These simple tips can help make meetings Better.Faster.Cheaper. People will be prepared, not need to re-hash conversations, discussions, and decisions, and you can get things done on time! Sounds easy right? I get it. Doing this stuff is a royal pain – but, I promise that the effort put in is far less painful than that of never moving forward.

Want a quick and easy template for agendas,minutes, and action lists? Just send us a note and we’ll send you a template for one that makes the whole process a snap. Give us a shout via Twitter @whiteboardcons using #betterfastercheaper or email us

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Until next week,

What’s the Plan, Stan? Part II

Back in December I wrote an article about how important planning is if you’re collecting data to boost your business case. (Click here to read it.) A week later, Nicole wrote about the basics ofplanning a project implementation. In both posts we stressed the importance of a well-thought-out plan to ensuring the success of whatever it is you’re trying to do.

This week I’d like to talk about an even more important plan, especially if you’re a small business owner – the business plan.

Do you have one? Do you need one? Read on.

Yes, you need one.

“But Ruth,” you’re thinking, “my business is up and running and all is going well. You only need a business plan when you’re asking for money from someone.”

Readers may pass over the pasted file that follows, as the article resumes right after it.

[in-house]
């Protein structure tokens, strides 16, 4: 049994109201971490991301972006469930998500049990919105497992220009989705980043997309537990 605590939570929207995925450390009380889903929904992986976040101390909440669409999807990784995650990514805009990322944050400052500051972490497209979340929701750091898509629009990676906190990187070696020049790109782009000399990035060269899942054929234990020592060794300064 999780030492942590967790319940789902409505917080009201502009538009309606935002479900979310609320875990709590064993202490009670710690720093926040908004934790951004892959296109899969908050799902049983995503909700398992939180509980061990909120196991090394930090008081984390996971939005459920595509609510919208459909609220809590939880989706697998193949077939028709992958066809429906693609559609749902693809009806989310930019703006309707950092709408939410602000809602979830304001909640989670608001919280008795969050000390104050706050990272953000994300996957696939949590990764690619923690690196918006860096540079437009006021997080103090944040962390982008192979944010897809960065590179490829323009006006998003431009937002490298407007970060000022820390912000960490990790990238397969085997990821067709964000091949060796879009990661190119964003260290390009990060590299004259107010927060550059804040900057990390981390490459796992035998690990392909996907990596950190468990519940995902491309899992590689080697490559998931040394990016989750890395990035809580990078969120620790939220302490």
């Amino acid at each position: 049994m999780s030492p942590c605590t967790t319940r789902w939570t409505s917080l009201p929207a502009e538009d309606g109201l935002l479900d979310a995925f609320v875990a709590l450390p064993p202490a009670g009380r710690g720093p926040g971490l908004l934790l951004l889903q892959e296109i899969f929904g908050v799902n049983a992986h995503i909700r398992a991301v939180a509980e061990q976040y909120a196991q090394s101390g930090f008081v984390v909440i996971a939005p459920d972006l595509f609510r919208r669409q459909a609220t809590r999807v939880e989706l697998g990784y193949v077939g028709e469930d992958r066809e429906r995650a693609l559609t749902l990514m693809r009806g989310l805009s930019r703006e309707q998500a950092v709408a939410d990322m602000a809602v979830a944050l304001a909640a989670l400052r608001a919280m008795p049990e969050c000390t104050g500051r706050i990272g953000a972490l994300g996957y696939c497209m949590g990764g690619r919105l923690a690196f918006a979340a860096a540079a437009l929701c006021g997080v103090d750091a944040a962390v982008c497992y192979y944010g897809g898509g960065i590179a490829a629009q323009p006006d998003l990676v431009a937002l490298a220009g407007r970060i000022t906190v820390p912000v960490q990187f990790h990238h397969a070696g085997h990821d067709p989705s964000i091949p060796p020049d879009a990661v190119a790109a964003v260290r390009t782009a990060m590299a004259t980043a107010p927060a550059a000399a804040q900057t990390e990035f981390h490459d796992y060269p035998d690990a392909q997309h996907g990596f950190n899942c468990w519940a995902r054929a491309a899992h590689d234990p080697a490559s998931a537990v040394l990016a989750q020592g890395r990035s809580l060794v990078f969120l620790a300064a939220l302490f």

If that’s what you’re thinking, then you’re half right. Whenever you are seeking funding from a reliable source (bank, grant, etc), you absolutely need a business plan. In fact, they will probably have a template you will need to follow.

But guess what? You need one even if you’re NOT looking for money for someone. Take a look at the following questions:

  1. Do you have a specific strategy for the next 12 months, with documented activities and timelines?
  2. Do you have measurements that show your results for the last year and have targets and projected results for the next year?
  3. Have you assessed all the risks and opportunities in your market?

If you answered no to any of those questions, then you need a plan.

Business Plans Come in All Shapes and Sizes

I’ve been following the career plans of one of my nieces for the last few years, and am really impressed with the process she’s put together – whether she knows it or not, she’s using a business plan, with her career as her “business”. She’s planning on being a speech pathologist, and has been mapping out the things she needs to put in place in order to get into the Masters program that she wants. She will need specific courses, mentoring, volunteering, job experience, and of course, good grades.

If you think of your business as your career, (which is what it is, actually) you should put the same care into your plans for its success. And that means, a business plan.

Do you need a full blown 50-page document? No, not unless you’re approaching a financial institution for funding. But you do need specific things documented, and then you need to review them on a regular basis and make sure you’re on track. At a minimum, you should have a 12-month strategic plan with key performance indicators and action items. Otherwise, you’re just winging it, and that’s not something you should feel comfortable doing with your business. Click to Tweet As Yogi Berra once said, “If you don’t know where you’re going, you may end up somewhere else.”